Updated: Jun 19, 2019
How being mindful of delight in our relationships can create greater tenderness and connection.
Listening to an interview with poet Ross Gay this morning, regarding his year-long ‘delight’ project, allowed me to recognize how his practice of noticing delight in his daily life was remarkably similar to developing tenderness toward our partner. When couples are in conflict, or have lost the easy flow of their relationship one of the first casualties is the joy they once derived from each other. As the focus upon our partner begins to wane, or is overwhelmed by daily stressors, we may begin to over emphasize our own needs at the expense of our partner. Sadly, this turn of events can lead toward resentments, blame, and emotional isolation.
Gay’s project was quite simple. He dedicated every day for a year to document a moment of delight that he experienced each day. As a poet he would then transform these ‘delights’ into poems. For Gay this could be noticing the beauty of a ragged field of wild flowers, or watching a child happily running down the center isle during a plane flight.
What Gay was essentially engaging in was mindfulness, mindfulness in search of delight. While mindfulness may be associated with attention, the notion is to move more deeply into a moment then mere awareness. Mindfulness requests that we feel the experience of what we are focusing upon. Allowing us to absorb the richness of the moment, and note how it transforms us.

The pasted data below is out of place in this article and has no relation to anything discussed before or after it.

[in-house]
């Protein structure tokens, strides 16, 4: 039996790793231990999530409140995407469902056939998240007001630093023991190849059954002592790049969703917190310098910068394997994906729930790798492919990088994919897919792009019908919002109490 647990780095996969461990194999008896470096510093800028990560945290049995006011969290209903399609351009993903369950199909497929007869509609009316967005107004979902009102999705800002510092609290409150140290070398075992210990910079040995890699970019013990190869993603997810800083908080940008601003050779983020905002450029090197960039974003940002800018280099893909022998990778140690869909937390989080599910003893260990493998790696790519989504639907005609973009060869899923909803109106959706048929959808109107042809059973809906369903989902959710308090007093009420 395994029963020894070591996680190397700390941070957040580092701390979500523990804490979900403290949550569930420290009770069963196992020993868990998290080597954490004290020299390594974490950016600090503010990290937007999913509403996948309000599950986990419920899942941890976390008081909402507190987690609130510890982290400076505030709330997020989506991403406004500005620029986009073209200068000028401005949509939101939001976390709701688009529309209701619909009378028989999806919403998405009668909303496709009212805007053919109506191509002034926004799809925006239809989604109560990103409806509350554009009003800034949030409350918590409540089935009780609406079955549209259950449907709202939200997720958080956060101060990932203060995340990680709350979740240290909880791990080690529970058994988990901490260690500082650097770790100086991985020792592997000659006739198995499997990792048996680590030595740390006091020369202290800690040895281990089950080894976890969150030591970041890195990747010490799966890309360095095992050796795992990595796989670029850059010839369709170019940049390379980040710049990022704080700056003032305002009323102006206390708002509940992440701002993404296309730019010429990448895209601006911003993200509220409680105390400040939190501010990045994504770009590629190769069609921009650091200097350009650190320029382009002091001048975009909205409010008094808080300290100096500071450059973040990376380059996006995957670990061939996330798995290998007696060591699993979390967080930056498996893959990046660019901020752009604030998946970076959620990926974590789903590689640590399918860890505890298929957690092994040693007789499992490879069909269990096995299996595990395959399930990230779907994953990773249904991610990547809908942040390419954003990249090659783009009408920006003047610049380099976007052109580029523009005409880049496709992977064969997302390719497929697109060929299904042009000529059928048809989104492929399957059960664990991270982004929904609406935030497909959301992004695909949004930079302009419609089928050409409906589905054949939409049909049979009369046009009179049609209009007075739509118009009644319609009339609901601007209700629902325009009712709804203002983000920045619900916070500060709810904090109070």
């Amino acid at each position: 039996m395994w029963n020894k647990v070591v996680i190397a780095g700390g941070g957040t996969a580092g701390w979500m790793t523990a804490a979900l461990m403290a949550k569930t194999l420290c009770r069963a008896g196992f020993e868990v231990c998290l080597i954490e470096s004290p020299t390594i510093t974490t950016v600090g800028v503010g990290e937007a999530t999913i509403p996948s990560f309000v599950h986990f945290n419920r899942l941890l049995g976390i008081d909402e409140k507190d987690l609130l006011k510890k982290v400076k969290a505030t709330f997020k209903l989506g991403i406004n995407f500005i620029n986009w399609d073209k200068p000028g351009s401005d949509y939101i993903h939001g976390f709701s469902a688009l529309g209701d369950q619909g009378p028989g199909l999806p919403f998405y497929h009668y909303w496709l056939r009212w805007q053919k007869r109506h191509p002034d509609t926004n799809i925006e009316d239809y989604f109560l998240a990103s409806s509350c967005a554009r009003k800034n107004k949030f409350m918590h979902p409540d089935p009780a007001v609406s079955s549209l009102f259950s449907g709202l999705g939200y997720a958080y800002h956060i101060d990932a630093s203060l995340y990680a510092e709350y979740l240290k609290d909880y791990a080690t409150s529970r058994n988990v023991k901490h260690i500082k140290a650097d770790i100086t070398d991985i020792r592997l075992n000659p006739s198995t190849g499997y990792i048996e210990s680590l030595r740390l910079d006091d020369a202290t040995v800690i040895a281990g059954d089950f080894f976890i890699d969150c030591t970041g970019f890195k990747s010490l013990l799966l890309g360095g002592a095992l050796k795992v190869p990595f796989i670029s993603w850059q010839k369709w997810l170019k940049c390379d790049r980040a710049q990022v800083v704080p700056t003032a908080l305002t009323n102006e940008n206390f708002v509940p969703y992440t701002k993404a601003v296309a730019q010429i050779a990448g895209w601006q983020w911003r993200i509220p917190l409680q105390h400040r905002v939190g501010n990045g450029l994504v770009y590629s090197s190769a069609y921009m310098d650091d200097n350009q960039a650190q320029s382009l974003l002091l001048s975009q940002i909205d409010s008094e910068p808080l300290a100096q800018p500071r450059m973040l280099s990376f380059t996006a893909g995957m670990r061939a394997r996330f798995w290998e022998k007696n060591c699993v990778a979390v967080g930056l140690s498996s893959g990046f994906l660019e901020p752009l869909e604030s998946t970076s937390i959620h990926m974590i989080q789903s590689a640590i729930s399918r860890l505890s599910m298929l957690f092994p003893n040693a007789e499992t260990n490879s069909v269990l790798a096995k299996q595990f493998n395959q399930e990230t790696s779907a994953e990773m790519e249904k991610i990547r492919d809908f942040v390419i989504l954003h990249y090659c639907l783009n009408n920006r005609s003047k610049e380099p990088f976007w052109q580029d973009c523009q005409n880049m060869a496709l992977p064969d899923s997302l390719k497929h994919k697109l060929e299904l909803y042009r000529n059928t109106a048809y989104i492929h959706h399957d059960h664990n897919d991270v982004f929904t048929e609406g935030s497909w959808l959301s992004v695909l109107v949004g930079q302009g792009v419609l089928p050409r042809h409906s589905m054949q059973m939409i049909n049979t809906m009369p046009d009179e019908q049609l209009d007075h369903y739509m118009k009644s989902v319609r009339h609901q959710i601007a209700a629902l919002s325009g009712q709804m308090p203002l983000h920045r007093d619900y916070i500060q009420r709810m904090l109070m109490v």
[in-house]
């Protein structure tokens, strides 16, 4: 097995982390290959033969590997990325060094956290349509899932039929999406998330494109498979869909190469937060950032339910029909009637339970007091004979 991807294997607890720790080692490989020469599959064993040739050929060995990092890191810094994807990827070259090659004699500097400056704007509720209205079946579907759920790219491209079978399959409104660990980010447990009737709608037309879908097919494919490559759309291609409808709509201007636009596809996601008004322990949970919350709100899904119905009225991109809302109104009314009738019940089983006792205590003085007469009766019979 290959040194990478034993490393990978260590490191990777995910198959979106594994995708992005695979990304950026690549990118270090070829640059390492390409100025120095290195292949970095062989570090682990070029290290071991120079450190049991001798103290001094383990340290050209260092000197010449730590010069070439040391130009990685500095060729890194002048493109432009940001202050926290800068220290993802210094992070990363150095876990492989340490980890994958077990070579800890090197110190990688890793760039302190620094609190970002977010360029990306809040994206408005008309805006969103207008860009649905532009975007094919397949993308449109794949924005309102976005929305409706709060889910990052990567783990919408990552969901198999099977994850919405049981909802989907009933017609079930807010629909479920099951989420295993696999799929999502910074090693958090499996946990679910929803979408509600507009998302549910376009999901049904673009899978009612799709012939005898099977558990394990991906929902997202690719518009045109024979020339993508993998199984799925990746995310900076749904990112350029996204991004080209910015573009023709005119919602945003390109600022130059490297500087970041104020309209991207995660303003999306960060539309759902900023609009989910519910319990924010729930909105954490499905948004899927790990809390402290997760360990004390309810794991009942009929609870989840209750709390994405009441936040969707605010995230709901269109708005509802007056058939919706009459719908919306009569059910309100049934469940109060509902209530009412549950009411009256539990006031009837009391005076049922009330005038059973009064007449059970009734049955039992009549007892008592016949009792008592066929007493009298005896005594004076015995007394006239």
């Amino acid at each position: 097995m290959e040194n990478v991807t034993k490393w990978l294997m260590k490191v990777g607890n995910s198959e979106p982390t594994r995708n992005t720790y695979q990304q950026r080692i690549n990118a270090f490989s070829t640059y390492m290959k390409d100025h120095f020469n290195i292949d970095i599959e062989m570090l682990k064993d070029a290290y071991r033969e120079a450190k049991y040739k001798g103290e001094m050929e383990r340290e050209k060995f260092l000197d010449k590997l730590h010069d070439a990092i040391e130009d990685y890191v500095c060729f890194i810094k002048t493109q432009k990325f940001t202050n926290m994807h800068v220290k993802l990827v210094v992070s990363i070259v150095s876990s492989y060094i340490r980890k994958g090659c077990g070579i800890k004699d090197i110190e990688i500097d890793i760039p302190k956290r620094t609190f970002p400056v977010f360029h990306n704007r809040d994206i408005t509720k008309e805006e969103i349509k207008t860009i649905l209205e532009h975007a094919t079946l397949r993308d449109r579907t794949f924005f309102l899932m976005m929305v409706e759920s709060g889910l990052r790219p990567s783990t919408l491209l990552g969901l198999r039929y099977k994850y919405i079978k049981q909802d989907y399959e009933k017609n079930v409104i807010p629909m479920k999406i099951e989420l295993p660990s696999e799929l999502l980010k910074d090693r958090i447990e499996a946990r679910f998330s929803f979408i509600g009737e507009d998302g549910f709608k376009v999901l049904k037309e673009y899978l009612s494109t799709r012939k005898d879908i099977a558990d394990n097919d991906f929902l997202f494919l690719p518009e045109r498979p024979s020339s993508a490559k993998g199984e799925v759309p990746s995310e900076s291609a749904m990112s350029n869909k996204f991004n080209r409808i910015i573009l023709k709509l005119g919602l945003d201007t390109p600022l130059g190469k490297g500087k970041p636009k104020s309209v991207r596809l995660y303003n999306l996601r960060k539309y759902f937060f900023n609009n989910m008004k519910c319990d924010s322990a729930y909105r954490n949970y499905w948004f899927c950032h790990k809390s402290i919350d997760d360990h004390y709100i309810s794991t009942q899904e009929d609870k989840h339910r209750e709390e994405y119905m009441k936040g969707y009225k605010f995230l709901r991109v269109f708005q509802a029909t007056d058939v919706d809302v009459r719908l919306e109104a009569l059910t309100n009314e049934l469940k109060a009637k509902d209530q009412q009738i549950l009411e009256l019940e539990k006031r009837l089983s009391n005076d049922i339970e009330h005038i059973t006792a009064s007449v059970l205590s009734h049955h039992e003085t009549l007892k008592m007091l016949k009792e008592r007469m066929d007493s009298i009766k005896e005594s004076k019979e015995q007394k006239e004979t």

Couples and relationships in distress have lost the ability to find the delight in each partner. In order to correct this track, mindfulness of how our partner brings us joy must be re-engaged. The process of shifting our sensitivity from negative interactions to recognition of positive ones’ must begin as a conscious choice. Absent that, our non-conscious brain will default toward the prioritization of our own needs above that of our partner, leading back toward blame and emotional avoidance.
Mindfulness is often called a ‘practice’ for good reason, our ability to be more present, aware, and participatory, requires some practice. Growth, a term I use rather than change, is an aspect of patterning, a non-conscious habit, if you will. Just as we developed a negative interactional pattern with our partner, only hearing the music that was out of tune, we can grow into a different pattern, through the practice of listening to the music that is more in tune, more positive, and inclusive of our partner’s needs. As Susan Johnson PhD, the founder of Emotion Focused Couples Therapy, is fond of saying, if you change the music, you can change the dance, back toward a relationship that flows rather than being constricted.
By becoming more mindful of the delight that our partner brings to us, we can begin to shift the pattern relationally. Additionally, if we can become more mindful of how we may be neglecting our partner’s needs, inhibiting their delight for us, we again begin to contribute in changing the music. Becoming more mindful of the joy that our partner presents and how we may reflect it back, encourages our tenderness, our ability to default toward kindness, and compassion, and begin to hear love where we once heard discord.